s. Due to major naval construction of the Royal Navy during the Second World War, however, the S class became the largest single group of submarines ever built for the Royal Navy; a total of 62 were constructed over a period of 15 years, with fifty of the "improved" S-class launched between 1940 and 1945.
The submarines operated in the waters around the United Kingdom
United Kingdom
The United Kingdom of Great Britain and Northern IrelandIn the United Kingdom and Dependencies, other languages have been officially recognised as legitimate autochthonous languages under the European Charter for Regional or Minority Languages...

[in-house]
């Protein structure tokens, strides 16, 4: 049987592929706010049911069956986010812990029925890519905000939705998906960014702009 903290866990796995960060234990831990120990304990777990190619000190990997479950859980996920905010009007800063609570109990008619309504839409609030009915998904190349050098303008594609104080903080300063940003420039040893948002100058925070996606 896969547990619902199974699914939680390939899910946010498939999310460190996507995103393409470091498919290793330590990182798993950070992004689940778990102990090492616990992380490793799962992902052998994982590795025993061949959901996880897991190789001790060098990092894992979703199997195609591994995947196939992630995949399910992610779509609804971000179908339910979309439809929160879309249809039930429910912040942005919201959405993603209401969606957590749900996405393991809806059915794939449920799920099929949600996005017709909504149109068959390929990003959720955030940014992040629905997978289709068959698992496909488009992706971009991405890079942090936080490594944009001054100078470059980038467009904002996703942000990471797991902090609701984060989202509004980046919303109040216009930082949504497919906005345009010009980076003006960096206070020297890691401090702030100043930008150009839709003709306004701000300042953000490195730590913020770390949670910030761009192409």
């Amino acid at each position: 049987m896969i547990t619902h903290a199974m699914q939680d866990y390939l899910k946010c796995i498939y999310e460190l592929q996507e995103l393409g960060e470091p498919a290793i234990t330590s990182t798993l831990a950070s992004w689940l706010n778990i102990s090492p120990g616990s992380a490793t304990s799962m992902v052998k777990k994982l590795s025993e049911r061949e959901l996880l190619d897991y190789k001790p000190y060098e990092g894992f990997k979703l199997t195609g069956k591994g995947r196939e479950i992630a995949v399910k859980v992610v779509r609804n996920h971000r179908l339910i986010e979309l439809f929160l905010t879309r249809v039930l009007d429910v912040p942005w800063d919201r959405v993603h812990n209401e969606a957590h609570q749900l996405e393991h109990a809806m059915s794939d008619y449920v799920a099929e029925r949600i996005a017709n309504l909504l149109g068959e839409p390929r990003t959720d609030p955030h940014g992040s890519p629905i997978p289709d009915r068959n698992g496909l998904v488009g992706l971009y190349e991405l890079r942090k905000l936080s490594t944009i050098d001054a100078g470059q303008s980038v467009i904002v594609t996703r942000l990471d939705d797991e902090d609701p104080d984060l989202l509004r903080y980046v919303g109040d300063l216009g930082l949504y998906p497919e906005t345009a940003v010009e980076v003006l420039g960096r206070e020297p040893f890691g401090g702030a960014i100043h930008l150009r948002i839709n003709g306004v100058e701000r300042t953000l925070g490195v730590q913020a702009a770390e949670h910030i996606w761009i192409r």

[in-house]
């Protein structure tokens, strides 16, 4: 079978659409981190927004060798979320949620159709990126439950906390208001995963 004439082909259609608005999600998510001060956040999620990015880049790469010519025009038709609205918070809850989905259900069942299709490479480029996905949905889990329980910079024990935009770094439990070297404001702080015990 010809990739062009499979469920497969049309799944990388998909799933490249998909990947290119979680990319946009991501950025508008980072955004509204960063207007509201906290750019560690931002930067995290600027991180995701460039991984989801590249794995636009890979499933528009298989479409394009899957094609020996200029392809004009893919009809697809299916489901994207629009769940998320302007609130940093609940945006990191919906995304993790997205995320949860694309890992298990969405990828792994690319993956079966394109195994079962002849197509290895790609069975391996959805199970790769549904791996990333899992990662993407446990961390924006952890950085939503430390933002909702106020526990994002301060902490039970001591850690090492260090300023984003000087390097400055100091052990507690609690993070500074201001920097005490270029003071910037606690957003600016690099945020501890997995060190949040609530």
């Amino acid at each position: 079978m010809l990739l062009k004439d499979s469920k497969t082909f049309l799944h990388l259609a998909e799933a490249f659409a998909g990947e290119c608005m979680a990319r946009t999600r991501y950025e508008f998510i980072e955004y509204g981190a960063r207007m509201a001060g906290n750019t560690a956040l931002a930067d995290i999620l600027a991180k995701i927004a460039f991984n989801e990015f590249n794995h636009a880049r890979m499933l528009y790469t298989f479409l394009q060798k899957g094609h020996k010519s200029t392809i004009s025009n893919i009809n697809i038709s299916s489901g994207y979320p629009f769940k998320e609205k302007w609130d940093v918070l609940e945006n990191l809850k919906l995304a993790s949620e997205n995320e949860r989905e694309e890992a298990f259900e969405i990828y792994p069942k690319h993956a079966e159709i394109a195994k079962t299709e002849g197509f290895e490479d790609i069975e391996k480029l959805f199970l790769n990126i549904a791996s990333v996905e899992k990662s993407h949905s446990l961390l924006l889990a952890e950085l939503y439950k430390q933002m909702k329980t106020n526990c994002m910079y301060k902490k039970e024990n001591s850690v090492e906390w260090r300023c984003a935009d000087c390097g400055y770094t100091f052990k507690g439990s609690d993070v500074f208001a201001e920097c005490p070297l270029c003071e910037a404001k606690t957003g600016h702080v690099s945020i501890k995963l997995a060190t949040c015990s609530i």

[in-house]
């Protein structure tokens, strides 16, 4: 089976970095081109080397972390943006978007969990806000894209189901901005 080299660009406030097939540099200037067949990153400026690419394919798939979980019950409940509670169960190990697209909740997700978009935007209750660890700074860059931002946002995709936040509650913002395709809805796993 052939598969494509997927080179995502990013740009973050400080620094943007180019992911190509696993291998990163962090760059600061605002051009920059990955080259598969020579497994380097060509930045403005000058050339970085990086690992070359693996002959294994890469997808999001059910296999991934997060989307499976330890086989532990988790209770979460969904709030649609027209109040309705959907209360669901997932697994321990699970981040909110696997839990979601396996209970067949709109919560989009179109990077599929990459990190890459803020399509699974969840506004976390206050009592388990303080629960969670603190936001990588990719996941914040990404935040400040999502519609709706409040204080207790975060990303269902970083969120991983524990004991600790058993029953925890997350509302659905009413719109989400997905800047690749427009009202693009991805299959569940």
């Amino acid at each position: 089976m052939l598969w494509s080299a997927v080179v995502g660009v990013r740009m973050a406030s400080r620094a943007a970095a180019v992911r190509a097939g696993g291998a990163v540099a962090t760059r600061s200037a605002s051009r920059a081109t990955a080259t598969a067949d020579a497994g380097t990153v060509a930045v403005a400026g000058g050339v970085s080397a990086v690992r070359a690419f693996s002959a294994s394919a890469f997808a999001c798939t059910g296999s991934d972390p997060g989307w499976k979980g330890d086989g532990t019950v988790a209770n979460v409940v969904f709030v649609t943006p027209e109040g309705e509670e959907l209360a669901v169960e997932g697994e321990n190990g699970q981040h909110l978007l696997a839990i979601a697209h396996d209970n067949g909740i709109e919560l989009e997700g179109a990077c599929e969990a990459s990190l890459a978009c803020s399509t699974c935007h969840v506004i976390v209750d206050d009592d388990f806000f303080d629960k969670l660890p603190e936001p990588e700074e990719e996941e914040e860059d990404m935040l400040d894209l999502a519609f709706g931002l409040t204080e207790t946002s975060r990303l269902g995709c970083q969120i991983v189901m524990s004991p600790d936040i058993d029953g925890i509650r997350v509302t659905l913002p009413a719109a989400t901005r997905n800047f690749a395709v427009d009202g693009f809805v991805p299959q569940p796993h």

and in the Mediterranean, and later in the Far East after being fitted with extra tankage.
After the war S class boats continued to serve in the Royal Navy until the 1960s.
Encyclopedia
The S-class submarines of the Royal Navy
Royal Navy
The Royal Navy is the naval warfare service branch of the British Armed Forces. Founded in the 16th century, it is the oldest service branch and is known as the Senior Service...

 were originally designed and built during the modernisation of the submarine
Submarine
A submarine is a watercraft capable of independent operation below the surface of the water. It differs from a submersible, which has more limited underwater capability...

 force in the early 1930s to meet the need for smaller boats to patrol the restricted waters of the North Sea
North Sea